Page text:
Evolving there over countless millennia, the apple was then spread westward by bears, horses and man, being documented in Greek and Roman times. It was probably brought to us by the Romans, although Celtic mythology may have us think otherwise.
Fast forward to today. Nature and the horticulturalists from the 18th to the early 20th century left us a legacy of apples with mouth-watering tastes to suit all palates. These cover the season from early August to the following April or May: Irish Peach, Beauty of Bath, Worcester Permain, Discovery, St Edmund’s Pippin, James Grieve, Lord Lambourne, Cox’s Orange Pippin, Egremont Russet, Ribston Pippin, Blenheim Orange, Ashmead’s Kernel, Rosemary Russet, Orleans Reinette, Laxton Superb, Kings Acre Pippin, Winston, Cornish Gilliflower, D’Arcy Spice, Sturmer Pippin to name but a few.
But today's main offers are of Braeburn, Gala, Pink lady, Jazz and Fiesta with the availability of Cox decreasing year on year.
As written as long ago as 1944, ‘…….the opportunity has been taken to recommend varieties to plant in fields and gardens……and these are very different things. You sell the one and the others should be so good that you would wish to eat them.’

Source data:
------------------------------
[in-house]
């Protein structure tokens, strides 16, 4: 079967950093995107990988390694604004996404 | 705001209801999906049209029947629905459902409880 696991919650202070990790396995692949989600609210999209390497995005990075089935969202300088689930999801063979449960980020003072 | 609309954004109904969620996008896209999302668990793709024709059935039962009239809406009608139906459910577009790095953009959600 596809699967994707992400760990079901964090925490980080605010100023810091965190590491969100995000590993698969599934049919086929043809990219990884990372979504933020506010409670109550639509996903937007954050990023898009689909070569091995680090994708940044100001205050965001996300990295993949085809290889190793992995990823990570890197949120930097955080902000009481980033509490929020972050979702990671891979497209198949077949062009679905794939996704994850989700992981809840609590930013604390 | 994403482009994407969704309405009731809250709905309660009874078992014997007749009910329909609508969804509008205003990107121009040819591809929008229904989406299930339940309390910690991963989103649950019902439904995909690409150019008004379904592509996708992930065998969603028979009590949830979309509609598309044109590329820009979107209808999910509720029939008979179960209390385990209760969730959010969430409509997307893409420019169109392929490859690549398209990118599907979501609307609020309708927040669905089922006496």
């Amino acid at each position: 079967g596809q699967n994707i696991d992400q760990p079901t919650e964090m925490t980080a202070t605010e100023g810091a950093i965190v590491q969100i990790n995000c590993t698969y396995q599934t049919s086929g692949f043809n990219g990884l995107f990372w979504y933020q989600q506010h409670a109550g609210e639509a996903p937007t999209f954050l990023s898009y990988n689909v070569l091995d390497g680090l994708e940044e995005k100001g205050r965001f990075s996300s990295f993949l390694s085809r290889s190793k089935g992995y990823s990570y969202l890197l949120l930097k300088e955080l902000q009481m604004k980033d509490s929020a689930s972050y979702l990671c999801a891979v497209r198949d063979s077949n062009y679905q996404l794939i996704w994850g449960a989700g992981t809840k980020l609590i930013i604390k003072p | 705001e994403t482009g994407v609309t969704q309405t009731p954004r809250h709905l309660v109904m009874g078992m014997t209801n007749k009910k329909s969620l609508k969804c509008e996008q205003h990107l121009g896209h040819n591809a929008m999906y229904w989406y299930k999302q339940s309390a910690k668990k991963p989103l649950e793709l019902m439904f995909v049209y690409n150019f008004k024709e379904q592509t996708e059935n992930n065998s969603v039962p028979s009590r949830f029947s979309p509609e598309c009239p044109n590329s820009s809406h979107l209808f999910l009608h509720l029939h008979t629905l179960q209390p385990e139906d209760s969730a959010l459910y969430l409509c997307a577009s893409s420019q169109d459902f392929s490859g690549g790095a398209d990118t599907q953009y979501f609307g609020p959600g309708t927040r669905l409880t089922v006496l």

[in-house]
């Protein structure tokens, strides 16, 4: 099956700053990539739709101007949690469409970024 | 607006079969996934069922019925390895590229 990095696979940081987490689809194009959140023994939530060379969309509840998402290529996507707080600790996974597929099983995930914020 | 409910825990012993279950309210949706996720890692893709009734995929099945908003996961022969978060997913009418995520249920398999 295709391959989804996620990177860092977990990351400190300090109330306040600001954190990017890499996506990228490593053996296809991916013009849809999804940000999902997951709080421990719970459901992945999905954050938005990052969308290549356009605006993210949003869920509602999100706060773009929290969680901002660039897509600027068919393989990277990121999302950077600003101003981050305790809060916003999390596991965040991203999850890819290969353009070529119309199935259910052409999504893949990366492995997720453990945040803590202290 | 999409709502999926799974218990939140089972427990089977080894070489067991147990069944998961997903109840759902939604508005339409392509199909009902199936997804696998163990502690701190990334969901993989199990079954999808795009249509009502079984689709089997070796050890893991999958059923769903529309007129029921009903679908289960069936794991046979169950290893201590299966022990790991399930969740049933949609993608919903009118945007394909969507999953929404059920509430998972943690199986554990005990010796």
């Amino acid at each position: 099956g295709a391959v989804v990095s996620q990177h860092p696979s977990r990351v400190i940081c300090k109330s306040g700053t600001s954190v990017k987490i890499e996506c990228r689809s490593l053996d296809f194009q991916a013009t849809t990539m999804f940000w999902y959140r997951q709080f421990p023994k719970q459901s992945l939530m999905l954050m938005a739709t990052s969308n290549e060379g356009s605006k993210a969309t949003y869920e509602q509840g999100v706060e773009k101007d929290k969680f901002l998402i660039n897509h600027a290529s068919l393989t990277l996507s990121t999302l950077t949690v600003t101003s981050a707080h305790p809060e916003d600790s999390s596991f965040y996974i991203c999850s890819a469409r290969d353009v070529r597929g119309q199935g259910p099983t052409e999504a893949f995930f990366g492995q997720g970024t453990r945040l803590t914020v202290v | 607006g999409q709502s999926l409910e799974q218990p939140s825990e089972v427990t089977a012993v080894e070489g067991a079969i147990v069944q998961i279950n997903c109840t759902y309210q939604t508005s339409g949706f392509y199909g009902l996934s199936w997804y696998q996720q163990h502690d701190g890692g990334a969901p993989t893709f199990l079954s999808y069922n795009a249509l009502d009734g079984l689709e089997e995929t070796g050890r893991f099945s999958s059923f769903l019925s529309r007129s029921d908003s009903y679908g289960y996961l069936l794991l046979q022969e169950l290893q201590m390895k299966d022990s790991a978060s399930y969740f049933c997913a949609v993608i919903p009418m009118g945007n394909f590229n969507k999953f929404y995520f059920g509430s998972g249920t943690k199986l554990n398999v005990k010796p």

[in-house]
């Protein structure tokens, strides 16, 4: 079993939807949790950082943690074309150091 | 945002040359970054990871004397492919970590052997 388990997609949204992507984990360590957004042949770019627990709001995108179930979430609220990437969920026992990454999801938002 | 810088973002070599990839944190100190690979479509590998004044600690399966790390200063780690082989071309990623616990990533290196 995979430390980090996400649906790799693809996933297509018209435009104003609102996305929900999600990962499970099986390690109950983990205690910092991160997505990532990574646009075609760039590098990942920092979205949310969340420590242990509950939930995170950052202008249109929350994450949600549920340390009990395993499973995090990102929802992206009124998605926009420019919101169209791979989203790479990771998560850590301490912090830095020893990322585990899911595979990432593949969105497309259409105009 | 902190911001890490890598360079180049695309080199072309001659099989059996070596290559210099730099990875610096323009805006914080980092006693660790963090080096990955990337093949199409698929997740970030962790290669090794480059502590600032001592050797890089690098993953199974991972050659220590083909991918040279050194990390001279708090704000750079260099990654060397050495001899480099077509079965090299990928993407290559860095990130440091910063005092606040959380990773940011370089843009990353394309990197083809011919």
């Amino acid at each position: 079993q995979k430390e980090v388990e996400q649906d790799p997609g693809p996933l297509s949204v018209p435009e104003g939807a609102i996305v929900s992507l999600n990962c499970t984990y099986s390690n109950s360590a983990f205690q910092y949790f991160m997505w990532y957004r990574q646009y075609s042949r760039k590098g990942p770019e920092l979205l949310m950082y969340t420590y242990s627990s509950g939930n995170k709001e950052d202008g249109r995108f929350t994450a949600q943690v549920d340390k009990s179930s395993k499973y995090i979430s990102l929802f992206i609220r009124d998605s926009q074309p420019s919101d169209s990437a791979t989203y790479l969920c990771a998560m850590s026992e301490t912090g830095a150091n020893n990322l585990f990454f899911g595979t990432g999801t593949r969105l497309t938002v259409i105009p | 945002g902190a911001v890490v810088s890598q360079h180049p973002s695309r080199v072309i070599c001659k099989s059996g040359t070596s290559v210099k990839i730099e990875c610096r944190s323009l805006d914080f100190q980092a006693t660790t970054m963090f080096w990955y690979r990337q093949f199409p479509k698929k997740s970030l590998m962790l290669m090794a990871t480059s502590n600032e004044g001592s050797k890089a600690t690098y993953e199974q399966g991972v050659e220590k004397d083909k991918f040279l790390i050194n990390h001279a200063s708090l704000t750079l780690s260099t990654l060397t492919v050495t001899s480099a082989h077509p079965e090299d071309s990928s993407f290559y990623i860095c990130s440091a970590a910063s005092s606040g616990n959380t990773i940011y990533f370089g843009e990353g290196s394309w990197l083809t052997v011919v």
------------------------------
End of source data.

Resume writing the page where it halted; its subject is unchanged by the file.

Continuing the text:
Therein the difference: those grown today have mainly been bred abroad, thrive in warmer climates and are still largely grown abroad. They are more suitable for providing high yielding and reliable crops, more suitable for long-term storage thus fulfilling yearly contracts while maintaining crispness and flavour (and, arguably, still suit customers preferences).
But more are being grown here. This year, already, I would have been able to buy English Junami and Cripps Pink (stored), Discovery and Scrumptious (fresh from an independent store). In 2018 a new variety, English bred and grown for fresh eating, came to market, Sunburst. And trees of older varieties are readily available for the individual to grow and savour the best of English apples.